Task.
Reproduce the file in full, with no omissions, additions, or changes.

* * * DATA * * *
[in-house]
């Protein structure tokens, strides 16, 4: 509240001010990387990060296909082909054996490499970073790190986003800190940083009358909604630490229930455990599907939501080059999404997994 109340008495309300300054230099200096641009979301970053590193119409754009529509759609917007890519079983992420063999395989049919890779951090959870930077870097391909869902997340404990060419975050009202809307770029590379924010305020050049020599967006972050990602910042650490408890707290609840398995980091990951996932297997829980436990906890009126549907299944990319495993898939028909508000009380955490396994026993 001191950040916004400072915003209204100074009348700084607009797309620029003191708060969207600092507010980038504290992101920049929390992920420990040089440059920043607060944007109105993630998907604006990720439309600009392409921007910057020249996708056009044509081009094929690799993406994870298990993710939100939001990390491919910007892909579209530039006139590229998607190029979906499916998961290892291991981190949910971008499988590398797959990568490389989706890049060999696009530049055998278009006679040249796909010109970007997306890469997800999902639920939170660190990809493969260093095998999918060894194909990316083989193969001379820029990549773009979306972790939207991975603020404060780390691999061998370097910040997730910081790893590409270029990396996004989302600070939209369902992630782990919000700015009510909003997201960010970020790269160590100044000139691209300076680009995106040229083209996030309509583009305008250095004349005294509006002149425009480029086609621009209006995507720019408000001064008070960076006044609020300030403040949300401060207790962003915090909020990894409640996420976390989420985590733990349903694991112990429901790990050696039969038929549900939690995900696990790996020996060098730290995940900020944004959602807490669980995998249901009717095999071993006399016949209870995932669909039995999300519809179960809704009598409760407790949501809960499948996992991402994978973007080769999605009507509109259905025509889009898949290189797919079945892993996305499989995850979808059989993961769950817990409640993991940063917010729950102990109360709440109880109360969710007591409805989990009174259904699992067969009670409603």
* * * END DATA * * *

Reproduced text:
[in-house]
């Protein structure tokens, strides 16, 4: 509240001010990387990060296909082909054996490499970073790190986003800190940083009358909604630490229930455990599907939501080059999404997994 109340008495309300300054230099200096641009979301970053590193119409754009529509759609917007890519079983992420063999395989049919890779951090959870930077870097391909869902997340404990060419975050009202809307770029590379924010305020050049020599967006972050990602910042650490408890707290609840398995980091990951996932297997829980436990906890009126549907299944990319495993898939028909508000009380955490396994026993 001191950040916004400072915003209204100074009348700084607009797309620029003191708060969207600092507010980038504290992101920049929390992920420990040089440059920043607060944007109105993630998907604006990720439309600009392409921007910057020249996708056009044509081009094929690799993406994870298990993710939100939001990390491919910007892909579209530039006139590229998607190029979906499916998961290892291991981190949910971008499988590398797959990568490389989706890049060999696009530049055998278009006679040249796909010109970007997306890469997800999902639920939170660190990809493969260093095998999918060894194909990316083989193969001379820029990549773009979306972790939207991975603020404060780390691999061998370097910040997730910081790893590409270029990396996004989302600070939209369902992630782990919000700015009510909003997201960010970020790269160590100044000139691209300076680009995106040229083209996030309509583009305008250095004349005294509006002149425009480029086609621009209006995507720019408000001064008070960076006044609020300030403040949300401060207790962003915090909020990894409640996420976390989420985590733990349903694991112990429901790990050696039969038929549900939690995900696990790996020996060098730290995940900020944004959602807490669980995998249901009717095999071993006399016949209870995932669909039995999300519809179960809704009598409760407790949501809960499948996992991402994978973007080769999605009507509109259905025509889009898949290189797919079945892993996305499989995850979808059989993961769950817990409640993991940063917010729950102990109360709440109880109360969710007591409805989990009174259904699992067969009670409603």